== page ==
Syria's foreign minister on Monday accused "sources in the United States" of fabricating news about the target of a mysterious Israeli attack last month, reported to be either weapons headed for Hizbullah
guerrillas or a nascent nuclear installation.
In a speech to the UN General Assembly's ministerial meeting, Walid Moallem called the "Israeli aggression" proof that the Jewish state wants to escalate tension in the Middle East rather than seek peace.
Tensions between Israel
have been high since the reports of an Israeli airstrike
in northern Syria on September 6. Foreign media say the Israeli target was either arms meant for Hizbullah guerrillas in neighboring Lebanon
or a joint Syrian-North Korean nuclear project.
Syria has repeatedly denied both reports while Israel has refused to comment, heightening speculation.
Syrian President Bashar Assad
told the British Broadcasting Corp. Earlier Monday that Israeli warplanes attacked an "unused military building" and said Damascus reserves the right to retaliate. But Assad said his country was not about to attack Israel in response, suggesting he did not want to hurt chances at peace talks with the Jewish state.
Assad's comments were the first Syrian acknowledgment that an air raid took place and not just an aerial incursion. Moallem warned that the failure of the UN Security Council and the international community to condemn "this act of aggression would encourage Israel to persist in this hostile pursuit, and lead to an exacerbation of tensions in the region."
"Some sources in the United States have spread rumors and fabricated news in order to justify this act of aggression," Moallem charged. "By distorting the facts they have become Israel's accomplices in this act of aggression."
Moallem stressed that peace remains the "strategic choice" of Syria, based on recovering the Golan Heights, but he said "actions and realities" suggest that the Israeli government and the current US administration do not have "the will to make a genuine peace."
He indicated that Syria was not prepared at this point to attend a US-sponsored international peace conference this fall, echoing Assad's comments earlier to the BBC.
US Secretary of State Condoleezza Rice has said
that key Arab nations, including Syria, would be invited to the peace conference,
expected to be held in the US In November, to provide the foundation for peace talks to end the Israeli-Palestinian conflict.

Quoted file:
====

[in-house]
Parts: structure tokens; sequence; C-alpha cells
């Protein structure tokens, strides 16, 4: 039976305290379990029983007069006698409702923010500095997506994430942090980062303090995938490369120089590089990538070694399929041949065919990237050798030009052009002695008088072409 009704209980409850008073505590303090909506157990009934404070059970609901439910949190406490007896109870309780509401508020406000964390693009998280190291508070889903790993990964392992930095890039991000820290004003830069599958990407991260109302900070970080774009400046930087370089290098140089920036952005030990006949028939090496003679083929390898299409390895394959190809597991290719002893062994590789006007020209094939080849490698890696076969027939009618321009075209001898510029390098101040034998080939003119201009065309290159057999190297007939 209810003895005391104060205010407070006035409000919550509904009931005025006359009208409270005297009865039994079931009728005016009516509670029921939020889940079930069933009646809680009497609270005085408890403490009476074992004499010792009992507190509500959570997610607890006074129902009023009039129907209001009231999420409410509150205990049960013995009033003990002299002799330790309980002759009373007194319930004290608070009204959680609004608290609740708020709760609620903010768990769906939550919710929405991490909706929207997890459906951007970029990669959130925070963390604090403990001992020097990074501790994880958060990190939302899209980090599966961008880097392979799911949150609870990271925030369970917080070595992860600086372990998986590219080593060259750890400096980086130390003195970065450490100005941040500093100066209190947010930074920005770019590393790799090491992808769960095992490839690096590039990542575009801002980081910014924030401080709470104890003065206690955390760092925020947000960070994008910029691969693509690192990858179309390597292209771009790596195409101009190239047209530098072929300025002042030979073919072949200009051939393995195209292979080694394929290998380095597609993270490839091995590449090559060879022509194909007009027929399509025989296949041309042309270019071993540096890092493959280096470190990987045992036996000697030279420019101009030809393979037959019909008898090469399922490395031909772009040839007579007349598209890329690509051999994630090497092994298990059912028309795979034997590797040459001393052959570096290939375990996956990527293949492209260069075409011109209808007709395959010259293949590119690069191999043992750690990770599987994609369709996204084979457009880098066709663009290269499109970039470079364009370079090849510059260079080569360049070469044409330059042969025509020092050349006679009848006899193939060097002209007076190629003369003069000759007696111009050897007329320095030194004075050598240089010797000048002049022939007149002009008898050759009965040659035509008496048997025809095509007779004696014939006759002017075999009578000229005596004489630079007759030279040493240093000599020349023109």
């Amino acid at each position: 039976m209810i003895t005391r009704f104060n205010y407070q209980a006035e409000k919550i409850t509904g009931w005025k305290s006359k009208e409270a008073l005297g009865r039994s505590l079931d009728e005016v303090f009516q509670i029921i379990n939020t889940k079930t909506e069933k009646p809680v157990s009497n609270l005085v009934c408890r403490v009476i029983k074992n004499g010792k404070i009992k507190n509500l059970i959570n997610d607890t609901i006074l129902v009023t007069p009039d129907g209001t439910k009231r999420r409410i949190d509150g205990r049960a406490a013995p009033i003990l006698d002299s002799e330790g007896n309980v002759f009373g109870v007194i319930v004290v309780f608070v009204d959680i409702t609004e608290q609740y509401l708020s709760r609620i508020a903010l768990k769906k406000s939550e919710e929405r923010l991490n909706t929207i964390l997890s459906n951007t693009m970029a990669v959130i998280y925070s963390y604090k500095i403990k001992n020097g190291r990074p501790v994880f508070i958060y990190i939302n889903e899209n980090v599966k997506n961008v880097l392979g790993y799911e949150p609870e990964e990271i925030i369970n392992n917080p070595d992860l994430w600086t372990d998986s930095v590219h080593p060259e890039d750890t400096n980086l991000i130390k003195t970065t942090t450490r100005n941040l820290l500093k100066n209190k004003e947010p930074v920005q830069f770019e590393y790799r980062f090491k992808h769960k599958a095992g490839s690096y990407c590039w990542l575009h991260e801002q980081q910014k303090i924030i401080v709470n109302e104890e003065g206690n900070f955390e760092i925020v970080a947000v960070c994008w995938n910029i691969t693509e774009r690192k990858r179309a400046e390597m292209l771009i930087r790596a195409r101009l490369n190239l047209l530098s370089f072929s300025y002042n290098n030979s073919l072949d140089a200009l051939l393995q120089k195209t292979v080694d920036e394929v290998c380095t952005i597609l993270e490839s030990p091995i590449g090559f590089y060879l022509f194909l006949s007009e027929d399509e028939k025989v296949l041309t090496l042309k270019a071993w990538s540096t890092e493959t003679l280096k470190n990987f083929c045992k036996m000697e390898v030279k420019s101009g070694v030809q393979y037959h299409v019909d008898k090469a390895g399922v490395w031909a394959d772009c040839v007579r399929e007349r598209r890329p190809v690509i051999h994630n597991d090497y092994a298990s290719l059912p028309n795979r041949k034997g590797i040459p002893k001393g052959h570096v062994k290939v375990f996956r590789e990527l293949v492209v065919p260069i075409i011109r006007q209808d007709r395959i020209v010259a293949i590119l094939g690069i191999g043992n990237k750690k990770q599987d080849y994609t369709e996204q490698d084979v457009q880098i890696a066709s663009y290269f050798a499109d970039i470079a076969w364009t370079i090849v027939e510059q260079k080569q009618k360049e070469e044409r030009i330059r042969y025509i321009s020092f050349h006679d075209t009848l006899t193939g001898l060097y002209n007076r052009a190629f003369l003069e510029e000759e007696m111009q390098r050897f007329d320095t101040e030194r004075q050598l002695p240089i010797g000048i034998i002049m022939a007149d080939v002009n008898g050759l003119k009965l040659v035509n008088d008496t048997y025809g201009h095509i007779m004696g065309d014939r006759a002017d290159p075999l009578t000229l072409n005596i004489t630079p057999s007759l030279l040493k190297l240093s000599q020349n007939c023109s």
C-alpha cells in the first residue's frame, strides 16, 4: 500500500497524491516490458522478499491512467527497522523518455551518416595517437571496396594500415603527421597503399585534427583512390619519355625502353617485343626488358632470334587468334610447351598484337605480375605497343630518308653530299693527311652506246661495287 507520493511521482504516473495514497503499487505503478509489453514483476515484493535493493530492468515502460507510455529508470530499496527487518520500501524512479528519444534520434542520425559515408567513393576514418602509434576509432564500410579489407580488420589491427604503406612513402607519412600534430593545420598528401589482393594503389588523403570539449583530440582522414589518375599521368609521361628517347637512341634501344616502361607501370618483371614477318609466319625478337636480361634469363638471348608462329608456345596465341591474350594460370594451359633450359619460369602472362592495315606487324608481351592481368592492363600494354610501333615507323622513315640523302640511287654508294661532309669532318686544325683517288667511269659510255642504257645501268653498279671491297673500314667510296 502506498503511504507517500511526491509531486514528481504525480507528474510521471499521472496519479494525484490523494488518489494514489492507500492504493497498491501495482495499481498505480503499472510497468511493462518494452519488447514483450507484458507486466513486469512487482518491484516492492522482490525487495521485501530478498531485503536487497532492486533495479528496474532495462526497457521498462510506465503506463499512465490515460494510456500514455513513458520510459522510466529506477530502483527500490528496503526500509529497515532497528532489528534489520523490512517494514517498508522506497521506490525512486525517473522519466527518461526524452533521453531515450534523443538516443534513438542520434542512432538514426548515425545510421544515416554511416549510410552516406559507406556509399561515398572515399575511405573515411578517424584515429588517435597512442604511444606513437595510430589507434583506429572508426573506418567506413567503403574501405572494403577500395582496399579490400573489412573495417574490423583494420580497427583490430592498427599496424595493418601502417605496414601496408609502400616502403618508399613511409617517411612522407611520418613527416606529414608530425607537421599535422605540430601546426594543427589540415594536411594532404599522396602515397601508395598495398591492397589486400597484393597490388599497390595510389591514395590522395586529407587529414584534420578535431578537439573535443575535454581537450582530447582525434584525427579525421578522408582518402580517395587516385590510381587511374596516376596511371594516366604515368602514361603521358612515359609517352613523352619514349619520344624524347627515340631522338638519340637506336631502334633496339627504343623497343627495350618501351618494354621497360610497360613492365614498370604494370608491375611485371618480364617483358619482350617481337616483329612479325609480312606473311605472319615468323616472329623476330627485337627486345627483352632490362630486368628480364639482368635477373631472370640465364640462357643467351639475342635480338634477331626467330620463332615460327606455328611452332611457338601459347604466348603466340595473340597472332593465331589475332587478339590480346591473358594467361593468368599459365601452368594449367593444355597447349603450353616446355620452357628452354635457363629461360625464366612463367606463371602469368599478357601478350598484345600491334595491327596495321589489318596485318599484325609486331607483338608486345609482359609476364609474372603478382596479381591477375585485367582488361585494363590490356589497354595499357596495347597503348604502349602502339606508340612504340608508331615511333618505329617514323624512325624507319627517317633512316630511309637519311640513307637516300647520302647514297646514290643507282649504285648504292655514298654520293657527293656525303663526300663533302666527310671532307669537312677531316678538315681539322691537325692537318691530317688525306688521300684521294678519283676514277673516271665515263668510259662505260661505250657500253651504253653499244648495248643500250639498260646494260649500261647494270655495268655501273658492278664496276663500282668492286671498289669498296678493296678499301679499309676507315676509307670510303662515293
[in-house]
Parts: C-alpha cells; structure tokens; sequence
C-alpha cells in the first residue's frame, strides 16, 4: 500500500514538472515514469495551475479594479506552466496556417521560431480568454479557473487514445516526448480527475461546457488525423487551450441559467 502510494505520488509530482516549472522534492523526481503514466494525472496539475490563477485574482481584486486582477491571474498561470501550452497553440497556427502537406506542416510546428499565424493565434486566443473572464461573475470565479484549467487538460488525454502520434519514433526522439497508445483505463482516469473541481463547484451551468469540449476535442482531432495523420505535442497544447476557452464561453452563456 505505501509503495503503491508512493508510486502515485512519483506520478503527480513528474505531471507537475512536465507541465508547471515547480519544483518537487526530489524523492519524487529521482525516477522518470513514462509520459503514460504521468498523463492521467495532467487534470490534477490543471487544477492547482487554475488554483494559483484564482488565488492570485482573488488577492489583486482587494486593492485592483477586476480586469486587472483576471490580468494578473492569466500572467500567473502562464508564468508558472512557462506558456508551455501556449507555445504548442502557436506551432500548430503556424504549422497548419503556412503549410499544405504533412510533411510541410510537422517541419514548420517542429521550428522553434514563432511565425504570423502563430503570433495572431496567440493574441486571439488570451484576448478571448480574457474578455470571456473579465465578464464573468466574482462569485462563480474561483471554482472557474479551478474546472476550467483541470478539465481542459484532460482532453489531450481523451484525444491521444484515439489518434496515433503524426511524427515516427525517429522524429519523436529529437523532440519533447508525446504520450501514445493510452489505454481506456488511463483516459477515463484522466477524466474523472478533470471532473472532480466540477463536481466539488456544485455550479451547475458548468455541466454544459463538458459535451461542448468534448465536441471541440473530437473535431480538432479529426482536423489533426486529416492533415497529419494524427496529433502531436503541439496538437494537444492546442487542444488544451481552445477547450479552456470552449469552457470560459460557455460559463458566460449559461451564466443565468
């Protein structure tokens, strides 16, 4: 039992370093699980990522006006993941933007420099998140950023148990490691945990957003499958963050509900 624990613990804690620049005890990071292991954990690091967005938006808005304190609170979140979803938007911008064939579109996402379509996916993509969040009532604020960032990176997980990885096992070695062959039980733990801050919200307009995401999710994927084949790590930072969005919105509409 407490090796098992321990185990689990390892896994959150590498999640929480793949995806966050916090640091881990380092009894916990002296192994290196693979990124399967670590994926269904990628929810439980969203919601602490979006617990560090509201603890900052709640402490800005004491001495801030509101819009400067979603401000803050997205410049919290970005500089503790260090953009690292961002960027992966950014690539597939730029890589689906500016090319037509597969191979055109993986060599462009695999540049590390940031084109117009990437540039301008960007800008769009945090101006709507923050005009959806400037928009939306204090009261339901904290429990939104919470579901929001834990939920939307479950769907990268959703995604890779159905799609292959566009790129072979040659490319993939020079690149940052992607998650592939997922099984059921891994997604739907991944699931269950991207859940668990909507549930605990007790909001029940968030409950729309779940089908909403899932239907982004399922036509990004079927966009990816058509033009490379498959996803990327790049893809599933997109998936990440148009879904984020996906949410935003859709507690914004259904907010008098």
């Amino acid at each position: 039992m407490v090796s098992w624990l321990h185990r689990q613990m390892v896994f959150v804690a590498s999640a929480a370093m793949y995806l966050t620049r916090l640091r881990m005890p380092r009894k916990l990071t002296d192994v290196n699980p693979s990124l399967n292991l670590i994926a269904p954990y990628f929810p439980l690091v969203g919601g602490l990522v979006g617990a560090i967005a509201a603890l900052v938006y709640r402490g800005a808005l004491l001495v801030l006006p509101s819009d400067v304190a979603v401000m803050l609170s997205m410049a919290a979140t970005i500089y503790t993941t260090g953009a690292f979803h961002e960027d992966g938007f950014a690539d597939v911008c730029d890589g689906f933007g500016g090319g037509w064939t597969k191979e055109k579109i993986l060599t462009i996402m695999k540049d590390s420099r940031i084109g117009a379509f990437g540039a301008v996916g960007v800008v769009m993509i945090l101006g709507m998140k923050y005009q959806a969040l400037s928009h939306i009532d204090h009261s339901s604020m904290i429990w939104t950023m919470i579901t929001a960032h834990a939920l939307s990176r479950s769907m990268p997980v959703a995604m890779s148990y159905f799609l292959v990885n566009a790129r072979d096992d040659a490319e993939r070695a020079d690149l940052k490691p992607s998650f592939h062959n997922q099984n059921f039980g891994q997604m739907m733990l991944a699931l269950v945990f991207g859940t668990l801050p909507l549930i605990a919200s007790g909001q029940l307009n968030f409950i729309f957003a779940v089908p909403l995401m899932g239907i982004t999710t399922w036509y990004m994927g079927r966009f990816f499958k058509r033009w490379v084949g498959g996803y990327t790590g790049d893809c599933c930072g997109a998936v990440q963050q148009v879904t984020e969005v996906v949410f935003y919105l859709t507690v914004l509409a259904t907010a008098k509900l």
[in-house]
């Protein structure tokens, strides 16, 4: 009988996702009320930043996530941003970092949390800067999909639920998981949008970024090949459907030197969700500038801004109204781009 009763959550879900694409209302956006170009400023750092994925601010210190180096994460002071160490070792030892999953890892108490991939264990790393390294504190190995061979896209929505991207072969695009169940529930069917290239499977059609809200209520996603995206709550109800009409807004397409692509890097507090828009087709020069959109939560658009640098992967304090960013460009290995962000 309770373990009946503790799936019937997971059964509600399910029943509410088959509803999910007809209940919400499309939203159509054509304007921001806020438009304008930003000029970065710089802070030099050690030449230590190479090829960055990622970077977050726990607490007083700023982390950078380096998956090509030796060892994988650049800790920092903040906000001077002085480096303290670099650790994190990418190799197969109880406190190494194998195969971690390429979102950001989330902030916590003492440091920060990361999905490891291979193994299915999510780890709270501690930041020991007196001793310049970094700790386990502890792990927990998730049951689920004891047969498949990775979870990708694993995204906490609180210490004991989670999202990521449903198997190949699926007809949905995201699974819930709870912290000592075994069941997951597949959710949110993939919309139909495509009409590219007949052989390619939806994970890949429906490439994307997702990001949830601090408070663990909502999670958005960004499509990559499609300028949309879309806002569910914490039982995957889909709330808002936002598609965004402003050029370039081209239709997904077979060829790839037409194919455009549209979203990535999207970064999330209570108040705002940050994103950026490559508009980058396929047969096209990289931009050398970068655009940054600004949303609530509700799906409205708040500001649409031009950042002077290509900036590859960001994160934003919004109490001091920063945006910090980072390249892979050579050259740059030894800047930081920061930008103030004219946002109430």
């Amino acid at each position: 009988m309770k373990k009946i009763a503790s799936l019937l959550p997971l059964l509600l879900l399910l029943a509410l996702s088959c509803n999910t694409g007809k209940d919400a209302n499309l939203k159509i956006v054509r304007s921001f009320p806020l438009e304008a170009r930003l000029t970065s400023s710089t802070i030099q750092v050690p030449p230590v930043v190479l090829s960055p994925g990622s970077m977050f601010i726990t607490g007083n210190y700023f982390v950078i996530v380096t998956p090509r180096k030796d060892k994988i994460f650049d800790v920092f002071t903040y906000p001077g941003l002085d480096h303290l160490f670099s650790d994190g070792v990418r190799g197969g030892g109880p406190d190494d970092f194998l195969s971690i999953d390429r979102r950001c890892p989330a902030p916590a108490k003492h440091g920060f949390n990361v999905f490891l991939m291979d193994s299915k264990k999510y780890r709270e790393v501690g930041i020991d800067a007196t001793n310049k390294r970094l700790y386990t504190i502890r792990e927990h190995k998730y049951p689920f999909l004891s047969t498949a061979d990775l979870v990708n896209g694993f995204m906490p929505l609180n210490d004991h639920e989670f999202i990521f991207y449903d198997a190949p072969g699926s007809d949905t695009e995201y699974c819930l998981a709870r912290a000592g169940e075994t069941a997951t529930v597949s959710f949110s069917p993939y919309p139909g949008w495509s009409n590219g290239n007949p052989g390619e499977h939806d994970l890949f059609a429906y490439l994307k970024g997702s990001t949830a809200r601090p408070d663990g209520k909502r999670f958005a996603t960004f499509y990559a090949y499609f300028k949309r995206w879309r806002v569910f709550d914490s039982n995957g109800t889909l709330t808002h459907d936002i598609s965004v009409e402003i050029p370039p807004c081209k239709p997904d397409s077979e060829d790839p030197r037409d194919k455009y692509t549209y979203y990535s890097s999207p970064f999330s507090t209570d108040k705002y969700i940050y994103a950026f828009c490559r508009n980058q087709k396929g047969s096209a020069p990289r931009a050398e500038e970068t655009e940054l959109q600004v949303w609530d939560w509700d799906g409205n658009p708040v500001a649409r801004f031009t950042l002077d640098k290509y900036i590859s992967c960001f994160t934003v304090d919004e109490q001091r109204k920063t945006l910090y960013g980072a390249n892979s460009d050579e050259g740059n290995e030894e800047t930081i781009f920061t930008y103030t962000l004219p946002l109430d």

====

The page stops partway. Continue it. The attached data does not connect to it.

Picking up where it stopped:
Moallem said "the contemplated substance, approach and objectives" of the peace conference "remain vague."
"Furthermore, the proposed gathering fails to identify the purposes, basics, terms of reference and time frames of the process," he said.
Assad said Syria needs "more clarifications" before it decides whether to participate in the peace conference, saying he does not know the purpose and the substance. He stressed that Syria's concerns need to be addressed - primarily the return of the Golan Heights, captured by Israel in the 1967 Middle East war.
"If they don't talk about the Syrian occupied territory, no, there's no way for Syria to go there. It should be about comprehensive peace, and Syria is part of this comprehensive peace. Without that, we shouldn't go, we wouldn't go," Assad said.
While there is talk of peace, Moallem said "challenges and tensions are escalating" threatening security and stability not only in the Mideast but also internationally.
"The hopes of the peoples of the region in arriving at a just and comprehensive peace and living in a secure and stable environment have faded if not totally died," he said. "Moreover, the current situation in Iraq, and the attendant anger and apprehensions it has generated, have turned the region into a hotbed of tensions and a theater for confrontations."
Moallem said the solution in Iraq "must begin with national reconciliation" and include a withdrawal of foreign forces, "Subject to the agreement of the Iraqi government."
More than 1.6 million Iraqis have fled to Syria, he said, but the assistance Syria has received to help them "is almost negligible."
He singled out the United States, which is spending hundreds of billions of dollars on military operations, but he charged that it "fails to allocate any resources to assist Iraqis who have been forced out."